Prostate cancer can be detected by a new blood test which also reveals the severity of the disease with 99 per cent accuracy
- Around 12,000 British men will die from prostate cancer in the UK this year.
- Scientists currently use a test which is flawed and needs a biopsy to confirm
- However some men who do not have symptoms are forced to go for a biopsy
- The new test would catch these cases and slash the amount of men needing invasive biopsies by 70 per cent
Scientists have created a blood test which diagnoses prostate cancer and identifies what stage the disease is at with 99 per cent accuracy.
Nottingham Trent University medics and clinicians developed the method in a bid to reduce invasive biopsies needed to confirm prostate cancer.
Scientists believe around 12,000 British men will die from prostate cancer in the UK this year.
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Scientists believe around 12,000 British men will die from prostate cancer in the UK this year. Nottingham Trent University medics and clinicians developed a blood test in a bid to reduce invasive procedures needed to confirm prostate cancer(stock)
Building on previous work the scientists found changes in the immune system can be identified in the blood of a patient.
The signals for the cancer are identified predominantly due to alterations in the white blood cells.
After blood is extracted, computers analyse the sample for signs of the disease and categorise it as either low, intermediate or high-risk.
These methods are 99 per cent accurate, according to the researchers who created the test.
Current blood tests for prostate cancer look for an elevated level of a ‘prostate specific antigen’ (PSA) and if the test is positive then a patient is sent for a biopsy.
After blood is extracted, computers analyse the sample for signs of the disease and categorise it as either low, intermediate or high-risk. These methods are 99 per cent accurate, according to the researchers who created the test (stock)
Prostate cancer death rates are predicted to fall this year by 9.5%
Prostate death rates are expected to fall this year because of better diagnosis and treatment, research suggests.
British death rates will be 9.5 per cent lower for 2020 than in 2015, according to a study.
Scientists at the University of Milan, who assessed prostate cancer fatalities across the EU, said improved diagnosis and interventions are behind the shift.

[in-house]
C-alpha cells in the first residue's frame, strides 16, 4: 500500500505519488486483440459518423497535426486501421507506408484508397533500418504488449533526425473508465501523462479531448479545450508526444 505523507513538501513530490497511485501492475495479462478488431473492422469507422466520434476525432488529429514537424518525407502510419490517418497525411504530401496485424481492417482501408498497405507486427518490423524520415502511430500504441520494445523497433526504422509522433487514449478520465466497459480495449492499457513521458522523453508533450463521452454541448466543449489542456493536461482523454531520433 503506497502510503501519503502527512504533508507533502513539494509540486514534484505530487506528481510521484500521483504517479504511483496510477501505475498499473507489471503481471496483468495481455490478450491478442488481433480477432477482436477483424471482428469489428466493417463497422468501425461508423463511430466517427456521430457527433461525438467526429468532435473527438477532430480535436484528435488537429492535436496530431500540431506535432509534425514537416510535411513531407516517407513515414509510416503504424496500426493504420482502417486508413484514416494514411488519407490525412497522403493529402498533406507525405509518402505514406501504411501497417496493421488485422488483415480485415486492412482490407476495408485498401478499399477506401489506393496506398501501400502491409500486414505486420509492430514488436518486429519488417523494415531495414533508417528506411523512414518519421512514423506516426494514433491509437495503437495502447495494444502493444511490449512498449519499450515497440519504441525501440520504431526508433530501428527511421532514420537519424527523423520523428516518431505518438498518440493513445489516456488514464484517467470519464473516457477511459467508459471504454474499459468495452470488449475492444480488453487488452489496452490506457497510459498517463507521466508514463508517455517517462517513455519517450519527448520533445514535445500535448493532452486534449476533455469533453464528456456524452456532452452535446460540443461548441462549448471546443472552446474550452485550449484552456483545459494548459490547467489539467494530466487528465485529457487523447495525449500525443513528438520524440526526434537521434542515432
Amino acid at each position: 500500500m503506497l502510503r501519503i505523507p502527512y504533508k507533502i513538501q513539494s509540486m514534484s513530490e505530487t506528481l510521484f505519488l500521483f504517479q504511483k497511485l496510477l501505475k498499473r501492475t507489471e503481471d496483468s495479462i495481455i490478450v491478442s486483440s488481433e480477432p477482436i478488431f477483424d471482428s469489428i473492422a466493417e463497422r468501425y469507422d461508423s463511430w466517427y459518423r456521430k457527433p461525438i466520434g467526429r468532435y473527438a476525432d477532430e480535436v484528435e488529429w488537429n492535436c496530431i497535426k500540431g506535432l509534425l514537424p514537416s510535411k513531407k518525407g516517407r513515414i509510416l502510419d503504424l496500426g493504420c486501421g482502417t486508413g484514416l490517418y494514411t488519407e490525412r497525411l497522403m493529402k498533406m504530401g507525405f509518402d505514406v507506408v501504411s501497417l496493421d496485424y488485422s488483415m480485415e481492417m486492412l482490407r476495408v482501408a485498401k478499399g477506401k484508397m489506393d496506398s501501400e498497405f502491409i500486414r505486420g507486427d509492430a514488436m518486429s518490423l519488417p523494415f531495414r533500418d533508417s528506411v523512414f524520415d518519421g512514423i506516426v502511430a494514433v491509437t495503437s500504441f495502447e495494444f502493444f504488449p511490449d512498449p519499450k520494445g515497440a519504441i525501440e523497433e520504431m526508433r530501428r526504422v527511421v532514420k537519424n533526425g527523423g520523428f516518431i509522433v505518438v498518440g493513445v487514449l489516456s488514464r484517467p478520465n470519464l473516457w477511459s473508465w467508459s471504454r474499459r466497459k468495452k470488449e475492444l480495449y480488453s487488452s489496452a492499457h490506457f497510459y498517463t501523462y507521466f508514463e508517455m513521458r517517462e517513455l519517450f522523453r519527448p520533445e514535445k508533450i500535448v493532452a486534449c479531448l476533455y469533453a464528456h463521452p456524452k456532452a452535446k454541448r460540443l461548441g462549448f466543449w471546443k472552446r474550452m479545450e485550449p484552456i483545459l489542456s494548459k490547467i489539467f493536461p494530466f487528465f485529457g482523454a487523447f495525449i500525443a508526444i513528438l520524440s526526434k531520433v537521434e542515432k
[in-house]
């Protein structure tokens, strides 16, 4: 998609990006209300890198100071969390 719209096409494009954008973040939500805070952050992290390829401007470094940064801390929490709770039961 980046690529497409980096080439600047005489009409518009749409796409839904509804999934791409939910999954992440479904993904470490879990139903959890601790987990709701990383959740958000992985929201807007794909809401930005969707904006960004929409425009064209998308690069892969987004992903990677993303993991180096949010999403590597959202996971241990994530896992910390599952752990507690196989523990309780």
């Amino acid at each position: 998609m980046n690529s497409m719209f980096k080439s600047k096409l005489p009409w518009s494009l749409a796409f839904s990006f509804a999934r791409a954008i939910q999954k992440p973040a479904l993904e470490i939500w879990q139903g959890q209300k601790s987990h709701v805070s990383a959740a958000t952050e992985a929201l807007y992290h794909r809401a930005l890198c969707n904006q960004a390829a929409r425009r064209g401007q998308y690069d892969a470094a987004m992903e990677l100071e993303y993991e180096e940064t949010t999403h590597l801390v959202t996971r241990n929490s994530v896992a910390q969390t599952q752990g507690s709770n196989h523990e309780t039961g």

They forecast there will be 11.99 such deaths per 100,000 men this year in the UK, against 13.25 in 2015.
Across the EU there will be a 7 per cent drop, according to projections published in the Annals of Internal Medicine.
The number of prostate deaths in the UK has increased in recent years – partly due to the growing population.
But even with the number of people increasing, the cut in fatality rates will equate to a plateau in the total death figures, the research suggests.
However, this method can be flawed as not all patients have elevated PSA levels, and some men who do not have the cancer have naturally high PSA levels.
This leads to either unnecessary investigations or missed diagnoses.
The new method would be administered to men who received a positive diagnosis from the PSA test and benefit men who are showing no symptoms but have a slightly elevated PSA level.
‘New interventions for more accurately detecting the presence of prostate cancer are urgently needed,’ said Professor Graham Pockley, Director of Nottingham Trent University’s John van Geest Cancer Research Centre.
‘Our approach not only identifies presence of the disease, but also – crucially – its clinical significance.
‘We can also do this with higher accuracy than current approaches.
‘This will spare men from having unnecessary invasive procedures and help clinicians to decide whether to ‘watch’ or ‘actively manage’ patients, even when they are asymptomatic but have mildly higher PSA levels.
‘Due to the reduction in unnecessary biopsies, this would also result in significant savings for the NHS.’
Professor Masood Khan, consultant urologist at University Hospitals Leicester NHS Trust and Visiting Professor at Nottingham Trent University, said: ‘Improving our ability to detect men harbouring clinically significant prostate cancer will not only reduce the burden on the NHS but also avoid the unnecessary psychological impact of being diagnosed with low-risk prostate cancer.’
The research is published in the journal eLife.